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Dec 30, 2008, 05:52 PM
hmmm...
Discussion

Difference between sensorless and non sensorless brushless motor?


what is the difference?


I heard people saying sensorless brushless motors being more fragile or prone to breaking in crashes then non sensorless brushless motors, is this true?
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Dec 30, 2008, 08:47 PM
My Rhino
jjlaxdog's Avatar
Well sortof. THe reason they are more prone to breaking is the sensor cut or torn. The only difference is that the sensored ones always knows where the core is so the motor will never cog.
Dec 30, 2008, 11:55 PM
Surface, Air & Water Rc Toys..
freechip's Avatar
In brushless MOTORS & ESC you have 2 different types, SENSORED & SENSORLESS. Sensored motor as a sensor to help the sensored ESC know the orientation of the motor shaft.

You can used both SENSORED & SENSORLESS motor with a SENSORLESS ESC.

But you can only use a SENSORED motor with a SENSORED ESC. When using SENSORED ESC & motor, the 3 motor to esc main wires have a VERY DISTICTIVE way to connect to each other and there is also a additional smaller tab of wires that connect both of them.

When using SENSORED motor with SENSORLESS ESC, you simply plug the 3 main motor to esc wires and leave the other smaller wires unpluged.

This is what can go wrong with a sensored motor, the sensor its self is something else that can break or malfunction.

SENSORED setup will have no COGGING of the motor, cogging is what happens when a SENSORELESS ESC is trying to findout the motor shaft orientation.
Dec 31, 2008, 12:26 AM
Registered User
mtfly2000's Avatar
but cogging doesn't always happen on a sensorless esc
Dec 31, 2008, 07:13 PM
Registered User
which is better?

I know some races don't allow sensorless setup.
Jan 01, 2009, 03:32 PM
Registered User
mtfly2000's Avatar
imo sensorless is better. I'm just glad my track embraces Castle products.
Jan 01, 2009, 11:20 PM
Registered User
Quote:
Originally Posted by mtfly2000
imo sensorless is better. I'm just glad my track embraces Castle products.
Yes, That's why I asked. I also use Castle stuff only. I am used to them and they're fairly easy to use and maintain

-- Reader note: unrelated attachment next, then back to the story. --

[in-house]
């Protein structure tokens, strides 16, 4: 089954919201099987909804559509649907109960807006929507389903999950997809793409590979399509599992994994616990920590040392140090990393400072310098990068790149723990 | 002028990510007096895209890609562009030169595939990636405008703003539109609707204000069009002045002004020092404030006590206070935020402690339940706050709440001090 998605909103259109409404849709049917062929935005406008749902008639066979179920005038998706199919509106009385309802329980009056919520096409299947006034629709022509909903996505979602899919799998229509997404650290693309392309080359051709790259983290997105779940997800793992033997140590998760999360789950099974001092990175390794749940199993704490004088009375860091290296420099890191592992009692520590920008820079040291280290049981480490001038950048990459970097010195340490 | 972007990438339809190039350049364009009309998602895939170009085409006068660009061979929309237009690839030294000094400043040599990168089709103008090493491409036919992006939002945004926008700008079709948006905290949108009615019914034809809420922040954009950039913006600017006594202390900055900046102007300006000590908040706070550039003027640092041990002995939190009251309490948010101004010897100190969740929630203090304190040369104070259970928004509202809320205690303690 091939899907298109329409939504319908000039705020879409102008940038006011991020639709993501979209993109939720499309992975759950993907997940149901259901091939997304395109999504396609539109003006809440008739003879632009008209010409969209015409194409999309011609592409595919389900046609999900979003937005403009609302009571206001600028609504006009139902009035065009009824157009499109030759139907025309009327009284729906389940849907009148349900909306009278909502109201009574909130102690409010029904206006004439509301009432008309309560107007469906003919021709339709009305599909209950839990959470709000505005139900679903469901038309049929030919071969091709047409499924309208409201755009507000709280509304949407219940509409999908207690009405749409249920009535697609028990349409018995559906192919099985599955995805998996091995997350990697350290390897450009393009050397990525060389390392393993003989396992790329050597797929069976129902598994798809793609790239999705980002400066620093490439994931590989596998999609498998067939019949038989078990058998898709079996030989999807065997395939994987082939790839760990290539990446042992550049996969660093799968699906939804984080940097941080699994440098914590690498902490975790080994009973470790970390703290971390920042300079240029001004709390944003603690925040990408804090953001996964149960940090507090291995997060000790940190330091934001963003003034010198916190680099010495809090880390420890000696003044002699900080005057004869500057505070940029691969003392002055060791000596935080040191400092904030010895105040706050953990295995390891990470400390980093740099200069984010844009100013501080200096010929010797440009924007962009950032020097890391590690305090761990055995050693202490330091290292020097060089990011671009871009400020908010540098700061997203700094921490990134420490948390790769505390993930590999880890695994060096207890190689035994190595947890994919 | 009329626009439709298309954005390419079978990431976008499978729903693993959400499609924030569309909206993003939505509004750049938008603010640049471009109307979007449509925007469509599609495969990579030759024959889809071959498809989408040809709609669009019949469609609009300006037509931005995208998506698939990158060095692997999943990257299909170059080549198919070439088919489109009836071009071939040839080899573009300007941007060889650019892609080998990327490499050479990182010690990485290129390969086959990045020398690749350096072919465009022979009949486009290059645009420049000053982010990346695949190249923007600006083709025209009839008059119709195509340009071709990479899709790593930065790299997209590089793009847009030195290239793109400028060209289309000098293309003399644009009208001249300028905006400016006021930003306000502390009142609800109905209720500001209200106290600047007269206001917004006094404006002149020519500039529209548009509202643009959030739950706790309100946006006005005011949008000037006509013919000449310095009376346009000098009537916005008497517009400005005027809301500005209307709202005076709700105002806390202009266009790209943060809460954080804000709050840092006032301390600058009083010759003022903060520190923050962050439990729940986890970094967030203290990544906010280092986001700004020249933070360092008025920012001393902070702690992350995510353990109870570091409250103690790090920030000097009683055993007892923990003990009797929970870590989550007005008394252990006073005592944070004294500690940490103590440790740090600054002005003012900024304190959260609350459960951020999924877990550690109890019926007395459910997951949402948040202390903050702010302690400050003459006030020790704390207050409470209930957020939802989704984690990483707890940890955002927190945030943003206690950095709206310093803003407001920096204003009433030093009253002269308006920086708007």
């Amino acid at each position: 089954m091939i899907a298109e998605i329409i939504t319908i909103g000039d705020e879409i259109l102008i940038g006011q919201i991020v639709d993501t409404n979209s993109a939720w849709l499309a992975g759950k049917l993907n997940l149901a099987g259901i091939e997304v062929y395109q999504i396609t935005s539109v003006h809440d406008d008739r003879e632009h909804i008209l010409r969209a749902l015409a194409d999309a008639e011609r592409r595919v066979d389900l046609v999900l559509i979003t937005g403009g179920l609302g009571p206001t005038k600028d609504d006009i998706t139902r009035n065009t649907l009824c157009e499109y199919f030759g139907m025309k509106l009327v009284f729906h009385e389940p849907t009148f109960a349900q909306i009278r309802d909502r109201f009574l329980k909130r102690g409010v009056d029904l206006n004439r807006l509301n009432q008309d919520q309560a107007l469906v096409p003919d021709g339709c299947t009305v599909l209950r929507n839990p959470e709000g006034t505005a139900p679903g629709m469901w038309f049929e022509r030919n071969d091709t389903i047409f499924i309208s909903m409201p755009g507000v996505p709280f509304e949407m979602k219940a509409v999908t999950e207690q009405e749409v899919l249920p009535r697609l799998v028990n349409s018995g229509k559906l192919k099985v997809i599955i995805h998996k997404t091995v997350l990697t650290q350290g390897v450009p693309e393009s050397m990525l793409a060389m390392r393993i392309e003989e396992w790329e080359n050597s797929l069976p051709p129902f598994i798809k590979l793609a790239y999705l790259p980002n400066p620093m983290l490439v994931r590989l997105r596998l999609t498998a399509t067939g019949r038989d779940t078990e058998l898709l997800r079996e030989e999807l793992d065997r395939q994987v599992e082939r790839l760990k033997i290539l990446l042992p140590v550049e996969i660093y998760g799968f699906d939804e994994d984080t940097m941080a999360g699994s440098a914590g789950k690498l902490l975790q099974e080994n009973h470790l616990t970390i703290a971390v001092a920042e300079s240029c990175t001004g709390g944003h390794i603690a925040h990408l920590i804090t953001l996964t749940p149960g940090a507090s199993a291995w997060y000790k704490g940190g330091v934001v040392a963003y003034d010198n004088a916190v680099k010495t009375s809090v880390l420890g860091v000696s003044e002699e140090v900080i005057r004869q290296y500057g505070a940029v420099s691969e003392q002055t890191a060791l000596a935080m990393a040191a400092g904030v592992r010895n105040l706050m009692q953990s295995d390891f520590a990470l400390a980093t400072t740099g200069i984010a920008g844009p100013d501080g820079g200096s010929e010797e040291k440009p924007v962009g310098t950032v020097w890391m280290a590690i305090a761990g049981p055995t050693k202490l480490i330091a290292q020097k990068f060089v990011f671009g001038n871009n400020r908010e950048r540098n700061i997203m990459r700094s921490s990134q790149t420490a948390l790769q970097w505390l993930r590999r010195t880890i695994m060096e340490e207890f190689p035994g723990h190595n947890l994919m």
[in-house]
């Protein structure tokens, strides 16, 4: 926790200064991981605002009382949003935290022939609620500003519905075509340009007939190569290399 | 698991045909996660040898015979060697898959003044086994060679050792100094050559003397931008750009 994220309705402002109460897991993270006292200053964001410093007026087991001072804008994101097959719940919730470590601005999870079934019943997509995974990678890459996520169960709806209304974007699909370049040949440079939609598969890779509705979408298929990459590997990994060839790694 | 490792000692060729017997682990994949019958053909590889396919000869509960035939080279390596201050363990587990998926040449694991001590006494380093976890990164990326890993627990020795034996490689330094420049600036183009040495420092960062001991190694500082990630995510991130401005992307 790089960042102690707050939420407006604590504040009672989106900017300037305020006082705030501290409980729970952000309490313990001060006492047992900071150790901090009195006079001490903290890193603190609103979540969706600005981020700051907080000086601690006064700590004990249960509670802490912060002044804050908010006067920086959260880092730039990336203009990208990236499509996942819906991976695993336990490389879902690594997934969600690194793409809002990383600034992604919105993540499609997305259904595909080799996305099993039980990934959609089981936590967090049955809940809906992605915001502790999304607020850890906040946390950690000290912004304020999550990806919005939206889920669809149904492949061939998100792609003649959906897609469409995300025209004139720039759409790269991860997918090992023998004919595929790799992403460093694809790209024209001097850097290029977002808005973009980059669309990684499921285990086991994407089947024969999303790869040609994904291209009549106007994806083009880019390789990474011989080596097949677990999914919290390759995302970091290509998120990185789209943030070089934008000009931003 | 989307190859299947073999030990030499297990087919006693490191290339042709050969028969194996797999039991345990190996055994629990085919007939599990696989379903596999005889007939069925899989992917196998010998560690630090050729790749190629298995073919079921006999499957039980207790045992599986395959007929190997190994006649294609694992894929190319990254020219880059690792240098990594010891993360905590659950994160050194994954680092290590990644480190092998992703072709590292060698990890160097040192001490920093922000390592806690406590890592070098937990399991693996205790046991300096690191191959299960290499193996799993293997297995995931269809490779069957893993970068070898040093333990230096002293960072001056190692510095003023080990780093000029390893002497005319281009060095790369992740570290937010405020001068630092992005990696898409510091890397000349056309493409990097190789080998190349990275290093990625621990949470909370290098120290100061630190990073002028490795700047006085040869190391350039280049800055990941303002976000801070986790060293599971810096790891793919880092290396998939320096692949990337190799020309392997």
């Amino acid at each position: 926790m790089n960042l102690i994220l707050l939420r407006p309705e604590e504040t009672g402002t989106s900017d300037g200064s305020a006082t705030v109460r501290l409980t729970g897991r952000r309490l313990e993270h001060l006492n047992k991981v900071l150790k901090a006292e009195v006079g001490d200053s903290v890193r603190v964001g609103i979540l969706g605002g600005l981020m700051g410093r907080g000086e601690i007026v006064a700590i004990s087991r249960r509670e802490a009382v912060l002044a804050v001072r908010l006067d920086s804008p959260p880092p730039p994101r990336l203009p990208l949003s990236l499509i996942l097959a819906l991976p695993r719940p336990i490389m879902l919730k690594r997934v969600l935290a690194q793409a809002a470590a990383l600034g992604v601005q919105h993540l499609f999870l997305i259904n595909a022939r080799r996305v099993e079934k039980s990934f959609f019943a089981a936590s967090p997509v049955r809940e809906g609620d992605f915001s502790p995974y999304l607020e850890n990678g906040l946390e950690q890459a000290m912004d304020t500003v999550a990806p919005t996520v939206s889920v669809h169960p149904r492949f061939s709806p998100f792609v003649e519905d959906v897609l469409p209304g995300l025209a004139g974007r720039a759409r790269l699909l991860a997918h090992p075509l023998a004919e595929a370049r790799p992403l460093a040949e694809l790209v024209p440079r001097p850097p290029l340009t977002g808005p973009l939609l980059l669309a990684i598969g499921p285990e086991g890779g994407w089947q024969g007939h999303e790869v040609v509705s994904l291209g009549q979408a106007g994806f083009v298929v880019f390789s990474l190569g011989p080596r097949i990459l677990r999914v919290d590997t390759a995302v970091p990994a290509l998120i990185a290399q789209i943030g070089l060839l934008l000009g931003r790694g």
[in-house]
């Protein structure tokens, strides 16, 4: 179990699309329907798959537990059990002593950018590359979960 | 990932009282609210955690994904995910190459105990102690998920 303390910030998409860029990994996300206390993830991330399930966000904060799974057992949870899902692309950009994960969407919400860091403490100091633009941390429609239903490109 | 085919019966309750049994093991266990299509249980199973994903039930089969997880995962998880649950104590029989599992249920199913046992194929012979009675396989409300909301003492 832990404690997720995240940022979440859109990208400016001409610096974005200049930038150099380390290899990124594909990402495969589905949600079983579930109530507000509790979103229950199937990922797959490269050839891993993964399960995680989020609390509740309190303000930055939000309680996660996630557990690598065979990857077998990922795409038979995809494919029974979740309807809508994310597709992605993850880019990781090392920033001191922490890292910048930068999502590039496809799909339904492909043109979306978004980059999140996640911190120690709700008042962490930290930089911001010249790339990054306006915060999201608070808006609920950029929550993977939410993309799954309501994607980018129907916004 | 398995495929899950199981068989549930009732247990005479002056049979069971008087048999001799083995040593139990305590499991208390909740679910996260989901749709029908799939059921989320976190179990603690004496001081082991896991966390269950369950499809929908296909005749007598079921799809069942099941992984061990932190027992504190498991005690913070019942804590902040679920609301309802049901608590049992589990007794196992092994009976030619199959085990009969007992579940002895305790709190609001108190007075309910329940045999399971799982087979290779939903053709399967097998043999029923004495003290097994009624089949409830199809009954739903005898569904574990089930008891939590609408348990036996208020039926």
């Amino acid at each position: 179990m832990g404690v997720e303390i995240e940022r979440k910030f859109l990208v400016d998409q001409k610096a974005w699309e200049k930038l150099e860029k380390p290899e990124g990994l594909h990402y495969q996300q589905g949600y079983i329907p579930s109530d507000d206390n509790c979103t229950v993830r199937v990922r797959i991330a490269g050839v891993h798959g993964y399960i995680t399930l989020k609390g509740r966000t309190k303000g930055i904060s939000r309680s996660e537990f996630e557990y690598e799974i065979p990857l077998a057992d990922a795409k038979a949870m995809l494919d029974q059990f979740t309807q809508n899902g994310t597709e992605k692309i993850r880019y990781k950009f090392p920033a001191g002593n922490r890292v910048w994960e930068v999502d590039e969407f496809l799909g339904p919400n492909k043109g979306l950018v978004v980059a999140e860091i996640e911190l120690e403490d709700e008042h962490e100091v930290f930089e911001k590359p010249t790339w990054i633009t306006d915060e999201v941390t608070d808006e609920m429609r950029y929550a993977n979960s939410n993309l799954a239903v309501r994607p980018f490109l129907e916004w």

Jan 02, 2009, 07:14 PM
Surface, Air & Water Rc Toys..
freechip's Avatar
BETTER in what sense, better for you, or better in general ( specs ). A sensored system is better in that the esc knows the orientation of the shaft and start delivering power better. ( virtualy no cogging ) BUT in sensored motor, more stuff can go wrong or break.
Jan 14, 2011, 12:22 AM
Registered User

Sensorless Motors are just as good and more robust


Quote:
Originally Posted by freechip
BETTER in what sense, better for you, or better in general ( specs ). A sensored system is better in that the esc knows the orientation of the shaft and start delivering power better. ( virtualy no cogging ) BUT in sensored motor, more stuff can go wrong or break.

I beg to differ here. Sensorless motor drives actually use complex Clarke and Park transforms to determine the shaft positions. These are used to START a real aircraft turbine. I don't believe they would be using them there if cogging were to really happen.

Motor drive algorithms are getting more interesting with their complexity also on the rise. Sensored motor drives have the problem of "physically locating" the sensors. Any reason the placement of the sensor goes inexact, you lose efficiency of driving the motor. Sensorless systems are advanced enough to determine to a much better resolution, the position of the shaft, which in case of a sensored one, would require multiple sensors to determine the shaft position. Moreover, the sensors are most effective when the shaft begins to turn, while their static readings can be interpreted in multiple ways. Good for small load drives. Not for large systems.



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